Netflix's strategy of releasing awards contenders in theaters for a limited run before bringing them to the small screen has proven successful so far for the streaming giant. When The Irishman was rolled out over Thanksgiving weekend, a time when many Americans apparently find themselves watching Netflix in a post-turkey food coma, it ran up 17.1 million unique views in just a week. The numbers for Marriage Story, which debuted this past weekend, have yet to be released, but if Twitter is any indication, Netflix has another big hit on its hands.
The reactions to Noah Baumbach's six-time Golden Globe nominated feature film about the dissolution of a marriage between a celebrated playwright and his actress wife have ranged from unfettered praise of Scarlett Johansson's performance to criticism of her character's monologue during her first meeting with a divorce lawyer (played by Laura Dern).
But, of course, this movie would not be a Netflix awards vehicle without some memes. It happened to The Irishman and it's happening to Marriage Story, too. Without spoiling the film, the divorce gets a little messy and tensions between the characters run high. There's one scene in particular, near the end of the film, in which Adam Driver and Johansson's characters have a bleary-eyed shouting match and some regrettable things are said that can never be un-said. There is nothing ostensibly funny about this particularly emotional scene, but it almost instantly became meme fodder once Driver's character punches the drywall after the argument (which works quite well as a reaction image to express frustration, if you're in the market for a new one). It's not out of the realm of possibility that this will become "the scene" that people refer to when talking about Marriage Story a decade from now.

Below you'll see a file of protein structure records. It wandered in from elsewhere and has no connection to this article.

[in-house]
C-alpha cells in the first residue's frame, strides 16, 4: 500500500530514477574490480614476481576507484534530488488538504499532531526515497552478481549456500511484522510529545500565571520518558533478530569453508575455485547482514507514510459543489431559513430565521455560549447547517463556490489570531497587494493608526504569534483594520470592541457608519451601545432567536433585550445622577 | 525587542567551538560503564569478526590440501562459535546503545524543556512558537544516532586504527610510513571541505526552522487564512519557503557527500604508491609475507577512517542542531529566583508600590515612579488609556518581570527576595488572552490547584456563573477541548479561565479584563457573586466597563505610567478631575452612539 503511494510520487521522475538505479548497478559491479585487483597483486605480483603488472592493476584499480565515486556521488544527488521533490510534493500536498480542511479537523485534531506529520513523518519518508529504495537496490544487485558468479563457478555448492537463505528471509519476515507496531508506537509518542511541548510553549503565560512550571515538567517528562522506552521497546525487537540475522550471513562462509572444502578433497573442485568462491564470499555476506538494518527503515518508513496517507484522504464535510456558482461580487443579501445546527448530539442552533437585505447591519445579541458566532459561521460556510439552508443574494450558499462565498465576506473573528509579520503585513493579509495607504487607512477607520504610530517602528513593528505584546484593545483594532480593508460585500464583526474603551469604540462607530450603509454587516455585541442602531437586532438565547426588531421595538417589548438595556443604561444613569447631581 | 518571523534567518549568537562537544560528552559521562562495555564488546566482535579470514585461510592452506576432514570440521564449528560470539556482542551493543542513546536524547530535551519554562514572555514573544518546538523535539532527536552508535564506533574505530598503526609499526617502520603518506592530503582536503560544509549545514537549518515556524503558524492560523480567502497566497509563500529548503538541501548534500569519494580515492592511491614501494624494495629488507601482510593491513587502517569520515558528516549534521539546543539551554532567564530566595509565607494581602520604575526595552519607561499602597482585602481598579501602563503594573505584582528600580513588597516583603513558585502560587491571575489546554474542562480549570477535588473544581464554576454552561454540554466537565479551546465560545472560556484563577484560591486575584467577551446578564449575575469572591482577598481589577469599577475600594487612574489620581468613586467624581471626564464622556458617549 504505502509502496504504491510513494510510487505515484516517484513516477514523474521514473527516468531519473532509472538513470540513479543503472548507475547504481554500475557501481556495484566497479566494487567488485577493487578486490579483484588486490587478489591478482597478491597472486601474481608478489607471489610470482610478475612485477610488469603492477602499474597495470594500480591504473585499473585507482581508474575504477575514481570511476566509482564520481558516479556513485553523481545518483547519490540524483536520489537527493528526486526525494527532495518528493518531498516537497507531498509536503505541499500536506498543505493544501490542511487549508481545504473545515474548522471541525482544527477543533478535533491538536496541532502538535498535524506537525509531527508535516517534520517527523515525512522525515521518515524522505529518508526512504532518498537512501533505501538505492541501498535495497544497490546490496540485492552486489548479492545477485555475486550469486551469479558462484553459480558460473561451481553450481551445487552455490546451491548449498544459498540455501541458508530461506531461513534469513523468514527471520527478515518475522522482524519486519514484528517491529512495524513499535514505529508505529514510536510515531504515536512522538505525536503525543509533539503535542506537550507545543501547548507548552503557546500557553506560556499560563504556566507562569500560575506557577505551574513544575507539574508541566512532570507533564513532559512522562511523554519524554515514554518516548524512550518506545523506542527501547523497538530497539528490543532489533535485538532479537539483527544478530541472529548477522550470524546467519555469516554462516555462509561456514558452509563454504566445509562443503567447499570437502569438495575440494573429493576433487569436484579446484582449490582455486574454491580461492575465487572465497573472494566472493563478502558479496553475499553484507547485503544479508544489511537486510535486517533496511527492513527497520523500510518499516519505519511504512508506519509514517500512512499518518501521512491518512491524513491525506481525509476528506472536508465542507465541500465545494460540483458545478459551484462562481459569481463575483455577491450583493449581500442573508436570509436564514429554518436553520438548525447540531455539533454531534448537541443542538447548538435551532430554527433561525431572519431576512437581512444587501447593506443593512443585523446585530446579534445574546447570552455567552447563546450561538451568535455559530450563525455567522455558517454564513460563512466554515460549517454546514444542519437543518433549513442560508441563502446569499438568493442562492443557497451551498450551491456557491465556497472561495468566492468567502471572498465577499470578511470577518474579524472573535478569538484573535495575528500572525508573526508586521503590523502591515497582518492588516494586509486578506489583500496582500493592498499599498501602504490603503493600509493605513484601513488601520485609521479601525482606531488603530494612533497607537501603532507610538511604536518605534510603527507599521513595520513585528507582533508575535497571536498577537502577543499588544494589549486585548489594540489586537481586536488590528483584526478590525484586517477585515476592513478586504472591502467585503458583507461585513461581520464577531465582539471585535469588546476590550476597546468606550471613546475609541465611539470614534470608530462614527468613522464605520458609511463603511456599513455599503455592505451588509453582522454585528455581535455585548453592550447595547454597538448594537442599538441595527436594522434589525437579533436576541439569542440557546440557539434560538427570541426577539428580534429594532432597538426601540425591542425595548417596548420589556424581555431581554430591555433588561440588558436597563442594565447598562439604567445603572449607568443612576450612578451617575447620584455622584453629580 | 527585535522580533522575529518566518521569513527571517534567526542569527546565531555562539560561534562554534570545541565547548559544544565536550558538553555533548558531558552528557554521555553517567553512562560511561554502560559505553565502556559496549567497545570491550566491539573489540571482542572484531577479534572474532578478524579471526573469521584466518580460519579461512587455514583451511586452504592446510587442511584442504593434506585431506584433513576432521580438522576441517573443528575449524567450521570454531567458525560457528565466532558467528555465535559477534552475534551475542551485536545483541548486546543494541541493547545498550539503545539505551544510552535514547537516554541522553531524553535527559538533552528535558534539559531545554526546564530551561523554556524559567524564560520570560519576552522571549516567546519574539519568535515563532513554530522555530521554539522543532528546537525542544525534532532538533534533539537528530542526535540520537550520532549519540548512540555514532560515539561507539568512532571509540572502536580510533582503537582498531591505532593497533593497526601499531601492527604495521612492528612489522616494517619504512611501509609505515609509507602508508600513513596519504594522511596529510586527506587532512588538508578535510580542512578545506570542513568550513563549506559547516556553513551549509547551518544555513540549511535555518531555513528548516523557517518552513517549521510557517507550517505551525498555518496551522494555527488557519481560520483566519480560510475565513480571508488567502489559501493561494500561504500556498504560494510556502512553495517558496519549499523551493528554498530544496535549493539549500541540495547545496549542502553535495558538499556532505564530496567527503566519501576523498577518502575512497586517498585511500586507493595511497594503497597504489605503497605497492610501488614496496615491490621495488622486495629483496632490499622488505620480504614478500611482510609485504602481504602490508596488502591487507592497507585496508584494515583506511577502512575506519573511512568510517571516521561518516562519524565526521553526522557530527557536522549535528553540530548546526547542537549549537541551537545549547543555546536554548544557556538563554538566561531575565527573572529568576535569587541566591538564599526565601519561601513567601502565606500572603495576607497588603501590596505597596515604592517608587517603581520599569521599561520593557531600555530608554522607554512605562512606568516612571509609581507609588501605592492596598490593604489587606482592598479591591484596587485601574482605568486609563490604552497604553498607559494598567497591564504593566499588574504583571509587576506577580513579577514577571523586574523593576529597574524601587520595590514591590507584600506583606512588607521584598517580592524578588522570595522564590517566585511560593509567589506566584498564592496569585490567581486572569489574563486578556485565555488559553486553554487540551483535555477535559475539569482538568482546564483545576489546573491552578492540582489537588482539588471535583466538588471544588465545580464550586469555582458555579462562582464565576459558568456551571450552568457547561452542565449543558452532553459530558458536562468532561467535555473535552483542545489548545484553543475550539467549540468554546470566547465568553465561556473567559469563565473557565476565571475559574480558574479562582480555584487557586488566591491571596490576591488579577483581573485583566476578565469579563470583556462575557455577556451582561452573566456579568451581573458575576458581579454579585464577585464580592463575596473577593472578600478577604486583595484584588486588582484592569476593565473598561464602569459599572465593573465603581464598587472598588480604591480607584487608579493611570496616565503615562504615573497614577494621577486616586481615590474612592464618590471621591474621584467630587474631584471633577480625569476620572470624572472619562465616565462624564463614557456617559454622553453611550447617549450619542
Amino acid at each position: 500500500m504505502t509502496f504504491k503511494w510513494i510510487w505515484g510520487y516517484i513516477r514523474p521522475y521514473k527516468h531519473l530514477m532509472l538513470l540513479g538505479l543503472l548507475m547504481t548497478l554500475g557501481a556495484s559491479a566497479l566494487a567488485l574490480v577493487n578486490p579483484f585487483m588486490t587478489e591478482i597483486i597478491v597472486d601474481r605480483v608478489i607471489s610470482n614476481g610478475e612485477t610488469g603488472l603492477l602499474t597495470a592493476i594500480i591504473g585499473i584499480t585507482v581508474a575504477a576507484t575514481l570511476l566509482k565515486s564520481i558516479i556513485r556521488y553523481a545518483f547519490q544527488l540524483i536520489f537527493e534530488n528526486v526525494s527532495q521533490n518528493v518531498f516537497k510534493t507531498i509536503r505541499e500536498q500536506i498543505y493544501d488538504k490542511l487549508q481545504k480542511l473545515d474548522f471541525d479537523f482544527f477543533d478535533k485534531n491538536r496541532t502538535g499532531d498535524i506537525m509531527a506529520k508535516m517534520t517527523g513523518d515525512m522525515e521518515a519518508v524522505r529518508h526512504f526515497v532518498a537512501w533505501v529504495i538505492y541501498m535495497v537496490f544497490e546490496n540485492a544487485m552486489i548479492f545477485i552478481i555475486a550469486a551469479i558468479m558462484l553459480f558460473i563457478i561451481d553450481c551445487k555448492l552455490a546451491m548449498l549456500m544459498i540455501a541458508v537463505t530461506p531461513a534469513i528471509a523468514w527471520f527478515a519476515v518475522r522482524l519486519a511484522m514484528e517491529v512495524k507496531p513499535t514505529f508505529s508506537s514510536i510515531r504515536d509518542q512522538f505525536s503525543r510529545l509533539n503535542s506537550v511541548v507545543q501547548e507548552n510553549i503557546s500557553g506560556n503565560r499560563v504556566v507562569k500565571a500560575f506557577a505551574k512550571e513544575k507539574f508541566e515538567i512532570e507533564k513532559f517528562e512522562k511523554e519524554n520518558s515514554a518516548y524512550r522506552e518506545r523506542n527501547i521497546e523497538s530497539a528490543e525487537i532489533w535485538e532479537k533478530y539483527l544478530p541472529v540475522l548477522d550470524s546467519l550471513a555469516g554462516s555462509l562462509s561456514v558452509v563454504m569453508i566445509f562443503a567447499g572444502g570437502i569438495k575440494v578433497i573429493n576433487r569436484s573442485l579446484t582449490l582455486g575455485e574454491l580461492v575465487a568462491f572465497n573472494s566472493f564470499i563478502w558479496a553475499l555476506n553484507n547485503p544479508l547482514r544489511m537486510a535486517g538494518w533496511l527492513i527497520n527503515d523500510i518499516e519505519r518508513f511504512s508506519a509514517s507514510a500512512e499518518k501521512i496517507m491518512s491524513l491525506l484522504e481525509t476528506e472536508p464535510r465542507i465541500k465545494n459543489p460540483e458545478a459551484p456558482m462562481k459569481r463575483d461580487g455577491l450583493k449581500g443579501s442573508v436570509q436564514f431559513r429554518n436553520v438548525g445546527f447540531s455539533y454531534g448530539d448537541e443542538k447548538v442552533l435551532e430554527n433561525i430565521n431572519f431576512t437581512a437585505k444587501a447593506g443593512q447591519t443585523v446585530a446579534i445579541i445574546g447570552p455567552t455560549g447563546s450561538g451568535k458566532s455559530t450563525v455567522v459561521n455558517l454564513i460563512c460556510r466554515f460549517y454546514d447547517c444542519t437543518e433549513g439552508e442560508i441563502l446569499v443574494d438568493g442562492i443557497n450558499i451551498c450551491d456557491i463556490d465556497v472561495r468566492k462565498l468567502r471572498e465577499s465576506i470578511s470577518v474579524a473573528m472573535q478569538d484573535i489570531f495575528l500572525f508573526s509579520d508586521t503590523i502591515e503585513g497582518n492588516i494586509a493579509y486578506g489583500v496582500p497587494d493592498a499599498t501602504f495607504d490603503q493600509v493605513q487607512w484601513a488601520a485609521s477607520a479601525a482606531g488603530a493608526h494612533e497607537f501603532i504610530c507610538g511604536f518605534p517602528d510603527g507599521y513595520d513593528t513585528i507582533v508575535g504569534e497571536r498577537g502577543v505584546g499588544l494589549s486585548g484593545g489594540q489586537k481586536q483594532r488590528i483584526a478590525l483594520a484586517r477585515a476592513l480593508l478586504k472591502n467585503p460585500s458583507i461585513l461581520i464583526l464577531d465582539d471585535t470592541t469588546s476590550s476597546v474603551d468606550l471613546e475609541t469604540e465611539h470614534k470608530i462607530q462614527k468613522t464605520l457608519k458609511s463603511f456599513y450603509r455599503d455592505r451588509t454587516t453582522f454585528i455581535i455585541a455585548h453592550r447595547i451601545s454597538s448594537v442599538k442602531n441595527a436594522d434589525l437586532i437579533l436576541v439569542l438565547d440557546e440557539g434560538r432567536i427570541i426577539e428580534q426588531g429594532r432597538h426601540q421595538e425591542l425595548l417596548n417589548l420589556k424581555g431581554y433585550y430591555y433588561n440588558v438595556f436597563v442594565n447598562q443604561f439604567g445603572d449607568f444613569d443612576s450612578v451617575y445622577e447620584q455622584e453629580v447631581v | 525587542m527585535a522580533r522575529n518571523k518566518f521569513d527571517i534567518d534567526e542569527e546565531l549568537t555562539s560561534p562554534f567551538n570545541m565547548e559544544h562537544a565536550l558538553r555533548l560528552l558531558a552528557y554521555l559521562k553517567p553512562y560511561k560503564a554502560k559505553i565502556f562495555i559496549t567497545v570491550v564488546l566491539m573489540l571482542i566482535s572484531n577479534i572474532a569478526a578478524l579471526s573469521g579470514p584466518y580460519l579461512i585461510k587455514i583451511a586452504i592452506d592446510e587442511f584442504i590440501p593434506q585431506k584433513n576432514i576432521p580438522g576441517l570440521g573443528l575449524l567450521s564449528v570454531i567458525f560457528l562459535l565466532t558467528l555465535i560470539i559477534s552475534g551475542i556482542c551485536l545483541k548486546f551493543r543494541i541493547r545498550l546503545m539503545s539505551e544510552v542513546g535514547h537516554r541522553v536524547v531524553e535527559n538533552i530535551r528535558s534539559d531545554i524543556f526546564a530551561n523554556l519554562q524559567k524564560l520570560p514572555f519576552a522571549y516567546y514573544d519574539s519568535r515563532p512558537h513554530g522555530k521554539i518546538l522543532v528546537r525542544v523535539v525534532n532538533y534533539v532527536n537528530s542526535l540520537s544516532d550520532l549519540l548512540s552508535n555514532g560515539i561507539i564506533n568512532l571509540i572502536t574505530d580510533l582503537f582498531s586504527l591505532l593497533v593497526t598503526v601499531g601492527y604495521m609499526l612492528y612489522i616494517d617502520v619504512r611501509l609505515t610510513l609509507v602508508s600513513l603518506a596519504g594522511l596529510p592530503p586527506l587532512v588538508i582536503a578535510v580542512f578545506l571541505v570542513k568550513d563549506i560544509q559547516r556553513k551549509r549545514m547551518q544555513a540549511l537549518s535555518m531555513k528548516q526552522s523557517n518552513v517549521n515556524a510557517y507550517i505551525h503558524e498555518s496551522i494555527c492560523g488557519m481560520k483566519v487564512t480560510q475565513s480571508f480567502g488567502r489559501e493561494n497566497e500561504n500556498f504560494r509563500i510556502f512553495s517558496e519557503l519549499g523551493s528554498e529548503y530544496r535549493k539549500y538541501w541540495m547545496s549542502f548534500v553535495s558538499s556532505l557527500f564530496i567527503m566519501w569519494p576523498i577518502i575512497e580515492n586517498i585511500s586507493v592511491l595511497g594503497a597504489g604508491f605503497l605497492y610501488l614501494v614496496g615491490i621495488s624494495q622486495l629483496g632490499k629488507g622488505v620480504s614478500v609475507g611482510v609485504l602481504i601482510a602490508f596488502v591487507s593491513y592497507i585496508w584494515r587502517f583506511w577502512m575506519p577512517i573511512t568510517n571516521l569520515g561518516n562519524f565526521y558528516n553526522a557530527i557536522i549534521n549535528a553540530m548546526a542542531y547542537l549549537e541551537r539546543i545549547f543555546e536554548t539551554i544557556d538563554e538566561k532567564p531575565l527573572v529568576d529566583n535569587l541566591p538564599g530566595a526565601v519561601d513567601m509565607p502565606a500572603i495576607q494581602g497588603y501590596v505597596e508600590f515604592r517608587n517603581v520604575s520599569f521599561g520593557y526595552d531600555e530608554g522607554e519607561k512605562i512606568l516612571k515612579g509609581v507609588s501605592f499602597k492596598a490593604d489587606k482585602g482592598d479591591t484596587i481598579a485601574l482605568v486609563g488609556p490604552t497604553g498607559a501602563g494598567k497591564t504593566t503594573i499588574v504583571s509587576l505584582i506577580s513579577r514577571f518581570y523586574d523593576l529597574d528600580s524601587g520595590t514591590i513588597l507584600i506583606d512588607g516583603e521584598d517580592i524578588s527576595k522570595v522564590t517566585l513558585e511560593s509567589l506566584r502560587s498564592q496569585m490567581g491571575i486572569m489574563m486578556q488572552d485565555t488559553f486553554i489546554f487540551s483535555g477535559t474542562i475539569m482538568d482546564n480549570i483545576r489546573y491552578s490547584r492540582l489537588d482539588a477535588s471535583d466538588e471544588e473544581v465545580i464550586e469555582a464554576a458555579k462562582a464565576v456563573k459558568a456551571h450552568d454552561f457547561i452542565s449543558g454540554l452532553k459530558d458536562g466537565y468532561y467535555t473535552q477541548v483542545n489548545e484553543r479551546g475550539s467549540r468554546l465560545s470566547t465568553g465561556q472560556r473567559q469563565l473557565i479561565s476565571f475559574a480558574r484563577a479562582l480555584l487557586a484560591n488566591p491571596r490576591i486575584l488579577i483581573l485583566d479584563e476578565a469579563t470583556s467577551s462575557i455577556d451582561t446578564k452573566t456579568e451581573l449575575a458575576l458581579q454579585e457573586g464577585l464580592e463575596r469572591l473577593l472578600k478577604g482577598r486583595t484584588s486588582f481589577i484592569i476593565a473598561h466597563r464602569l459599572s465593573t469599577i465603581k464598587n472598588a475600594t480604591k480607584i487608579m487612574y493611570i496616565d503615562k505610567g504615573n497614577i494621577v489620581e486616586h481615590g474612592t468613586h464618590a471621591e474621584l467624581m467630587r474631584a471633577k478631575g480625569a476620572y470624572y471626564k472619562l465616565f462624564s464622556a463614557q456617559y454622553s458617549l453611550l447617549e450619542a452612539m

Plus, Marriage Story and Baby Yoda confirmed the theory that two memes that co-exist side-by-side must cross over at some point for maximum impact.
Aside from the memes, this film has propped open the lid of the can of worms that has been referred to online as "the Adam Driver discourse": basically, a debate about whether or not the actor is "hot." His stature, the timbre of his voice, and his asymmetrical visage are all now under scrutiny.
Wherever you fall on the question of his attractiveness, one thing's for sure: a short king, he is not.
So, what does all of this—the memes, the twitter reaction, the endless social media chatter—even mean? Will this now be norm for any big Netflix movie with an auteur filmmaker and A-list cast? Considering the The Irishman—and the fact that we could probably trace this phenomenon back to last year's sci-fi thriller Bird Box— the answer is probably yes. Three is a trend...